Prosecutors to look into state authorities' response to Odra river crisis

Mateusz Marek/PAP

The reaction of the Polish authorities to the ecological catastrophe on the River Odra will be the subject of criminal proceedings by the country's prosecutor's office, Zbigniew Ziobro, the justice minister, announced on Wednesday.

Fishermen first spotted dead fish in waters near Olawa, in the south-western Lower Silesia province, about 400 kilometres away from the sea, on 25 July.

The Regional Environmental Protection Inspectorate in the southwestern city of Wroclaw has been investigating the problem since the first reports were received.

On August 3, Malgorzata Tracz, an MP from the opposition Green party, alerted local and regional authorities, including Polish Water, the state-owned company in charge of water management in Poland.

By August 11, ten tonnes of dead fish were hauled out of the River Odra. On that day, the defence minister, Mariusz Blaszczak called in troops to "help remove pollutants from the river."

A day later, Mateusz Morawiecki, the prime minister, fired the CEO of Polish Waters, and the main inspector for environmental protection for their poor response to the Odra river crisis.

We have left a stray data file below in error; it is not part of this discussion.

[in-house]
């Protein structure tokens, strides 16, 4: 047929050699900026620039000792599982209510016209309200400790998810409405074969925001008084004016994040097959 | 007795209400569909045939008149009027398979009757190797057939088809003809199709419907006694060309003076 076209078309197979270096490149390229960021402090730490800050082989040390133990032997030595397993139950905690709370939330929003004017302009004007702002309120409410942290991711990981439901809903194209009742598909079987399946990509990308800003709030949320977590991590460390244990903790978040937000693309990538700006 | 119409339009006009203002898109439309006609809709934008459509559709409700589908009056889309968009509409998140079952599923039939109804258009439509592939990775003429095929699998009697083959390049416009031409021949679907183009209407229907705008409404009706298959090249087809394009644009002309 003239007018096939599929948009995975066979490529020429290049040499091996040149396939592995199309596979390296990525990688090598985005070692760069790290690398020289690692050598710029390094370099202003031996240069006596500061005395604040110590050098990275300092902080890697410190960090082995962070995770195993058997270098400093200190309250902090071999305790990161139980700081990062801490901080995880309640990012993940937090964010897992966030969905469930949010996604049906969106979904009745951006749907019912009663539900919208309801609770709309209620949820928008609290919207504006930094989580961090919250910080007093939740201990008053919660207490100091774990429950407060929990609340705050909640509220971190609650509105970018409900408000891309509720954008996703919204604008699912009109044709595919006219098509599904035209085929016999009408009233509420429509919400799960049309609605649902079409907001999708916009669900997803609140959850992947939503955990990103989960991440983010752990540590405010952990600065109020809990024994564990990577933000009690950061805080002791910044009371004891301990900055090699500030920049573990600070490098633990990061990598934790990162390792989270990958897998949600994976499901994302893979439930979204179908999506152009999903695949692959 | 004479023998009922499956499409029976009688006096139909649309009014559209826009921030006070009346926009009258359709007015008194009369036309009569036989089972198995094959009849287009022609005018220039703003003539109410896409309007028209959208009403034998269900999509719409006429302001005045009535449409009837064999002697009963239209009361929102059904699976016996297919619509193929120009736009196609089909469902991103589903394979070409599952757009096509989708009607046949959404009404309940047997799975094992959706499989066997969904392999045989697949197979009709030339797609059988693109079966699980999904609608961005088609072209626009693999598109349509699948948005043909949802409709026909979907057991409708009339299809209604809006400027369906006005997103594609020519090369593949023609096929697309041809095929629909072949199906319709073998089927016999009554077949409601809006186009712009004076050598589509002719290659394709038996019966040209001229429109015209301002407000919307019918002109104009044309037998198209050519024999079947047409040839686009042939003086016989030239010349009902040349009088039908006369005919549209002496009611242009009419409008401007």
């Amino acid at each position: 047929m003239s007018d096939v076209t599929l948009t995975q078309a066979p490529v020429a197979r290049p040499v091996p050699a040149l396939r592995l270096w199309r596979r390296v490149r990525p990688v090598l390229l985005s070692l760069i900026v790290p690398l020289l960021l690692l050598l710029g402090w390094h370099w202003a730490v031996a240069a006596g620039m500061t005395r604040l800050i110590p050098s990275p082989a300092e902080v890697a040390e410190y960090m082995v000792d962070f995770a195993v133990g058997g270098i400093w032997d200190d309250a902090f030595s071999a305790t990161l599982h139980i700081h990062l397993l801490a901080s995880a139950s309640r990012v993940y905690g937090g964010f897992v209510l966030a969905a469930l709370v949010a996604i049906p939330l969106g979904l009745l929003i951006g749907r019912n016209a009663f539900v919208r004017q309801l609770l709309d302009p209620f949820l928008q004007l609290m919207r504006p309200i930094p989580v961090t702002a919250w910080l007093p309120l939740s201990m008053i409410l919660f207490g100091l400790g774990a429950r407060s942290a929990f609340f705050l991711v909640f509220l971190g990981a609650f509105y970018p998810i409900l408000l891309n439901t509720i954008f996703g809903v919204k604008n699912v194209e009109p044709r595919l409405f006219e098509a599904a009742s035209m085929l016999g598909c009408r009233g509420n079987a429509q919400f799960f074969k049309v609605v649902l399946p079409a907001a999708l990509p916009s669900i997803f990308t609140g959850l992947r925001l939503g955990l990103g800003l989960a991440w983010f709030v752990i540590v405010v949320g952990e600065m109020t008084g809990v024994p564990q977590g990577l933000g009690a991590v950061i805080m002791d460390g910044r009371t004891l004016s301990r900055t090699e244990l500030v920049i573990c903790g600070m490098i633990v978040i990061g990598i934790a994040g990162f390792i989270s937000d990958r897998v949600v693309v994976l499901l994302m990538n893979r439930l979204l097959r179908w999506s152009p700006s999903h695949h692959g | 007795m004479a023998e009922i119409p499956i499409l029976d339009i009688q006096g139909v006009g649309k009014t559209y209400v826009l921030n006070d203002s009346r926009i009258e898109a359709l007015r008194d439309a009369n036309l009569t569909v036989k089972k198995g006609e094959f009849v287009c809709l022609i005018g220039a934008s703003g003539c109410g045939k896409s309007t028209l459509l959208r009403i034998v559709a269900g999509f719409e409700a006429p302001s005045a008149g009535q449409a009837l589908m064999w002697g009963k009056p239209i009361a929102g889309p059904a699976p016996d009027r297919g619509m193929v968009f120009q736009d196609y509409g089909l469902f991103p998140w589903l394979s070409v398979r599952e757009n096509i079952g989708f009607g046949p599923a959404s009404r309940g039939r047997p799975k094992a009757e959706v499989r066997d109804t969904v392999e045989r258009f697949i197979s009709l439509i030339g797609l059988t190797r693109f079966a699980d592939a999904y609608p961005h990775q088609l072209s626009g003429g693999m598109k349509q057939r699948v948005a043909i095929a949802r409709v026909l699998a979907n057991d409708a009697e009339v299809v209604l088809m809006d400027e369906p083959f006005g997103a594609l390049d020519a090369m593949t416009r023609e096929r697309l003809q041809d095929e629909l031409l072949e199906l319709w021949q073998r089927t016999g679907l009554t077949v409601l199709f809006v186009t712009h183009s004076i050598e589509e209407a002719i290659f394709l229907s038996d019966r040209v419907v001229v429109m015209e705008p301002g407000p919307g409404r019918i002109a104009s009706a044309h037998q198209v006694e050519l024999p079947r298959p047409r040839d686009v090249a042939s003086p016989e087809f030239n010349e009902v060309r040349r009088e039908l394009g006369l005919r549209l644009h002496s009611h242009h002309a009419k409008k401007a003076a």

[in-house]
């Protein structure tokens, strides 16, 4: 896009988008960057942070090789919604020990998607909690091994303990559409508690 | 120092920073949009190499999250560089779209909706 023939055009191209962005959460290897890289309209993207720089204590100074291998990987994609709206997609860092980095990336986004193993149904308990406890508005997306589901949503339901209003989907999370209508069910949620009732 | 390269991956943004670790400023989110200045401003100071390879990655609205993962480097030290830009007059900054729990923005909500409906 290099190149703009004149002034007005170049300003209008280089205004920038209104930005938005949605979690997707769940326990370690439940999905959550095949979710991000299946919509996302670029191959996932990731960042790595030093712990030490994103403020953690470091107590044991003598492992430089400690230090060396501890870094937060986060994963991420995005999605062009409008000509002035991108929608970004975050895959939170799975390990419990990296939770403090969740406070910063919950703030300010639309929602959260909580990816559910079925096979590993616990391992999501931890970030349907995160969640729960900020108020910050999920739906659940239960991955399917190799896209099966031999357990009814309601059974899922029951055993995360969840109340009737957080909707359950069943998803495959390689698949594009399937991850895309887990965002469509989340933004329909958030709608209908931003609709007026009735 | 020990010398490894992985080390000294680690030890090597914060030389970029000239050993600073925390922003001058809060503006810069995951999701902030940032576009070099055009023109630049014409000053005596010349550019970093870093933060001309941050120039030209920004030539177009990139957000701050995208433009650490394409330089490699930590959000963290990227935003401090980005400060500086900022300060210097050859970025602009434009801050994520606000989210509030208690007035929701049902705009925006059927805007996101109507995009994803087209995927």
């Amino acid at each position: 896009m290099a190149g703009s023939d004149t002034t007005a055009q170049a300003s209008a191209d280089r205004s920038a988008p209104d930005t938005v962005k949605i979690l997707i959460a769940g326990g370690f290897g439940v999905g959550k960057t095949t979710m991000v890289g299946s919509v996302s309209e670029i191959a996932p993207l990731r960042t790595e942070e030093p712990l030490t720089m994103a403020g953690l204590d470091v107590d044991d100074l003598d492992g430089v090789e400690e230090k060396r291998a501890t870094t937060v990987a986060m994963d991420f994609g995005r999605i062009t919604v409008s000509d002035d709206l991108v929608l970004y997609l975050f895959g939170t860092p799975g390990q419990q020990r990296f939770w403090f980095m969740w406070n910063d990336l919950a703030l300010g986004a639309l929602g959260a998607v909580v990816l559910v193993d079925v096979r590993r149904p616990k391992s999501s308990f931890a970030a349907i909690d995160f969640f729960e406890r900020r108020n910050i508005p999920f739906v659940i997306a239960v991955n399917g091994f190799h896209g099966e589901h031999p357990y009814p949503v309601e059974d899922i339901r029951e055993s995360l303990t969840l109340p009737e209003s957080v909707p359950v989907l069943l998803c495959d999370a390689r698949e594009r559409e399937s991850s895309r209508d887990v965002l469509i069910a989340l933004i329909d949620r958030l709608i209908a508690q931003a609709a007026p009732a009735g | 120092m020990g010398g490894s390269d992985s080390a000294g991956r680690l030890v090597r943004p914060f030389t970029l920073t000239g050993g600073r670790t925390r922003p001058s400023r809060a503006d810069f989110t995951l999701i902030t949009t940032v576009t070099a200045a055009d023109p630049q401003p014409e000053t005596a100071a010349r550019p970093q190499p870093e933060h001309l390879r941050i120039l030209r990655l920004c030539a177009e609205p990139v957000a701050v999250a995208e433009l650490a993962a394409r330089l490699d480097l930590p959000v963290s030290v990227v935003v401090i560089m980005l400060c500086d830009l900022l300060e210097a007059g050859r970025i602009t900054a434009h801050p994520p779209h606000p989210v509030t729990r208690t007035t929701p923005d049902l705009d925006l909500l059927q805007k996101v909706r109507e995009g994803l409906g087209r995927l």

Speaking at a press conference on Wednesday, Ziobro said that "the right or wrong reaction of the state authorities in the case of the River Odra will be the subject of criminal proceedings conducted by the prosecutor's office."

He added that the conduct of certain officials in this situation will be analysed.

Asked about possible "mistakes of Prime Minister Mateusz Morawiecki", Ziobro said that "we do not consider mistakes, we are only talking about a certain pressure in which various people found themselves."

"A cool assessment of this case requires a fair and honest assessment of the actions and commitment or omission of each of the officials," he said.

"If it is true, as deputy minister (of climate and environment Jacek - PAP) Ozdoba says, that in this case the only authority that took action was the Chief Inspector of Environmental Protection - and here he is the main victim, in a political sense, of this situation - then I think this matter requires further follow-up, so that the consequences will be drawn from those who actually abandoned their duties," Ziobro added.

In his view, "the reaction of certain authorities at the regional level should have been faster."